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The relative effects of mating status and age on the mating behaviour of female field crickets

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Intrinsic factors such as female age and mating status have been found to affect female choosiness. However, as these factors are often confounded in the wild because mated females are usually older individuals, the relative influence of these two factors on female behaviour is unclear. Using a fully factorial design, we tested the relative effects of age and mating status of female field crickets (Gryllus pennsylvanicus Burmeister, 1838) on both (i) the probability that she would mate and (ii) her latency to mate. We found that virgin females were both more likely to mate and copulated more quickly than mated females, but female age had no significant effect on either the probability of mating or the latency to copulate. These results clearly show that mating status is more important in determining female mating behaviour than age. We suggest that previous work which showed an age effect on female choosiness in virgins alone might be of reduced relevance if most females do not remain unmated for long.

Les facteurs intrinsèques, tels que l’âge de la femelle et son statut reproductif, sont connus pour affecter la sélectivité des femelles. Cependant, parce que ces facteurs sont souvent confondus en nature car les femelles accouplées sont généralement des individus plus âgés, l’influence relative de ces deux facteurs sur le comportement des femelles reste obscure. À l’aide d’un plan d’expérience entièrement factoriel, nous avons testé les effets relatifs de l’âge et du statut reproductif de criquets des champs (Gryllus pennsylvanicus Burmeister, 1838) femelles sur à la fois (i) la probabilité qu’une femelle s’accouple et (ii) la période de latence avant l’accouplement. Les femelles vierges sont plus susceptibles de s’accoupler et elles copulent aussi plus rapidement que les femelles déjà accouplées, mais l’âge de la femelle n’a aucun effet significatif tant sur la probabilité d’accouplement que sur la latence avant l’accouplement. Ces résultats indiquent clairement que le statut reproductif est plus important pour expliquer le comportement de reproduction des femelles que l’âge. Nous croyons que les études antérieures qui ont montré un effet de l’âge sur la sélectivité des femelles chez les seules vierges peuvent être d’intérêt limité si la plupart des femelles ne demeurent pas vierges longtemps.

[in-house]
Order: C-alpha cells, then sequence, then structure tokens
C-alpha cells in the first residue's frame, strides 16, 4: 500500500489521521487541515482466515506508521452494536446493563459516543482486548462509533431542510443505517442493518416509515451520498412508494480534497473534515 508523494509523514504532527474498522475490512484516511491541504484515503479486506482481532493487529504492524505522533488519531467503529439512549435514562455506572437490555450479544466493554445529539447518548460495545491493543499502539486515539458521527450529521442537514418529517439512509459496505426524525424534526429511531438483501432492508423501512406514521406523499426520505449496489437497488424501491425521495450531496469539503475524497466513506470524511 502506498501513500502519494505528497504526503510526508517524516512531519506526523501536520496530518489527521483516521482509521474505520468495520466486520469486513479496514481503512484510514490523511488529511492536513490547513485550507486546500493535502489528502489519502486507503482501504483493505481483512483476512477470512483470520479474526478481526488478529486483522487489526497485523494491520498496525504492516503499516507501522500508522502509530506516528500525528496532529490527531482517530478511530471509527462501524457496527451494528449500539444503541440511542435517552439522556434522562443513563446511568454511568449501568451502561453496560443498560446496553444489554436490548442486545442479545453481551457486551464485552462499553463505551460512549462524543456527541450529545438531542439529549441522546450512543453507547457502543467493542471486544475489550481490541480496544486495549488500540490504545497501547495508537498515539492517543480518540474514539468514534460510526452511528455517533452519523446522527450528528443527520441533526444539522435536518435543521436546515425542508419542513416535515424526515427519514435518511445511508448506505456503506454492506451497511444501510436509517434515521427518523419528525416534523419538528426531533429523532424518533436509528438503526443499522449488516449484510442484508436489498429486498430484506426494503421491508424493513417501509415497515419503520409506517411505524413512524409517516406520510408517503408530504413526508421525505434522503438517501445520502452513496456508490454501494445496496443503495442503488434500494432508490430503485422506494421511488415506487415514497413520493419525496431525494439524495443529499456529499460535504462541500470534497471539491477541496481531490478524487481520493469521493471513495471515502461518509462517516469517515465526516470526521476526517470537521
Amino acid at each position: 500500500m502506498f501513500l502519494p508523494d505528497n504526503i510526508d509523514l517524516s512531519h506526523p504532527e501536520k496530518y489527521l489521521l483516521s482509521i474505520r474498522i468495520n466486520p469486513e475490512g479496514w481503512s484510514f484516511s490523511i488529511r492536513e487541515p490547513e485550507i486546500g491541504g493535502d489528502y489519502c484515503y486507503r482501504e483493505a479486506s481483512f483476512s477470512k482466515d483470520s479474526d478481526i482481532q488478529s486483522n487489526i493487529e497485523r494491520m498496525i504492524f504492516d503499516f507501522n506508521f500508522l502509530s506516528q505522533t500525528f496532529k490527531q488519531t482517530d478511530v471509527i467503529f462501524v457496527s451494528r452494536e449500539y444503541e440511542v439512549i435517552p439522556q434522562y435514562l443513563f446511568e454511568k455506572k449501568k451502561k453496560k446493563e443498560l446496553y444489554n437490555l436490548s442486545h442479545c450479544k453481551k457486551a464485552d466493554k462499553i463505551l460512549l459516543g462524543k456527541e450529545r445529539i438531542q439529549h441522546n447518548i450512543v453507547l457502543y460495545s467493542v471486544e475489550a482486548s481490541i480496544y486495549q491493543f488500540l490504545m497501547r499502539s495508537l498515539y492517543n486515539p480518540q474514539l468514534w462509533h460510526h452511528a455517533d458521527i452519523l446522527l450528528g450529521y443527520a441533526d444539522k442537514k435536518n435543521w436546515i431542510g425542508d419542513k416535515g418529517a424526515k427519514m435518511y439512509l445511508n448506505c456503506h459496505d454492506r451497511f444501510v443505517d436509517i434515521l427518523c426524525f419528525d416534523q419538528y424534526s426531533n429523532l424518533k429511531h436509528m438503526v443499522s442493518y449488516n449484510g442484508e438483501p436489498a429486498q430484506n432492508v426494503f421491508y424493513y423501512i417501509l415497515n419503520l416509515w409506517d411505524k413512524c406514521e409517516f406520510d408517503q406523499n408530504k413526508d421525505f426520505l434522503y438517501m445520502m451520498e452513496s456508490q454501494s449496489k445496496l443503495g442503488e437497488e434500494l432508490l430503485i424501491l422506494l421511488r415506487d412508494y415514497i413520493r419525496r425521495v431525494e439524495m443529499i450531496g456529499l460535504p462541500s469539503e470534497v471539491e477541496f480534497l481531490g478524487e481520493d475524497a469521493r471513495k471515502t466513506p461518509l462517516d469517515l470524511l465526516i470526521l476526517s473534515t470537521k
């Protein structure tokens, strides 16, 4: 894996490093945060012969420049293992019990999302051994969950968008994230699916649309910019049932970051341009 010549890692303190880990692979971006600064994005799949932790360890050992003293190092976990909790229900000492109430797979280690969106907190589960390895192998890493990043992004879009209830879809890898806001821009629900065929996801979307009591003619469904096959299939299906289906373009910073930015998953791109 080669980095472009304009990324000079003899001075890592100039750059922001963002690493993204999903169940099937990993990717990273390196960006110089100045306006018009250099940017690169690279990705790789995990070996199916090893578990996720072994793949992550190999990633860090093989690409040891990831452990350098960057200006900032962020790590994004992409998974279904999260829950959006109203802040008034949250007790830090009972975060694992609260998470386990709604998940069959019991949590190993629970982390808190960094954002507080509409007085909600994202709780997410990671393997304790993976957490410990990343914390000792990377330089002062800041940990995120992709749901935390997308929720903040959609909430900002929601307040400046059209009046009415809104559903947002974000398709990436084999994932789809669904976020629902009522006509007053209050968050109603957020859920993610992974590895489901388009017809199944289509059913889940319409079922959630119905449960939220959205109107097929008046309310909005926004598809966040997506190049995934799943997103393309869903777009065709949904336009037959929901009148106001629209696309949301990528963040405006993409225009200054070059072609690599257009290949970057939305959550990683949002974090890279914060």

Document Type: Research Article

Publication date: February 1, 2010

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  • Published since 1929, this monthly journal reports on primary research contributed by respected international scientists in the broad field of zoology, including behaviour, biochemistry and physiology, developmental biology, ecology, genetics, morphology and ultrastructure, parasitology and pathology, and systematics and evolution. It also invites experts to submit review articles on topics of current interest.
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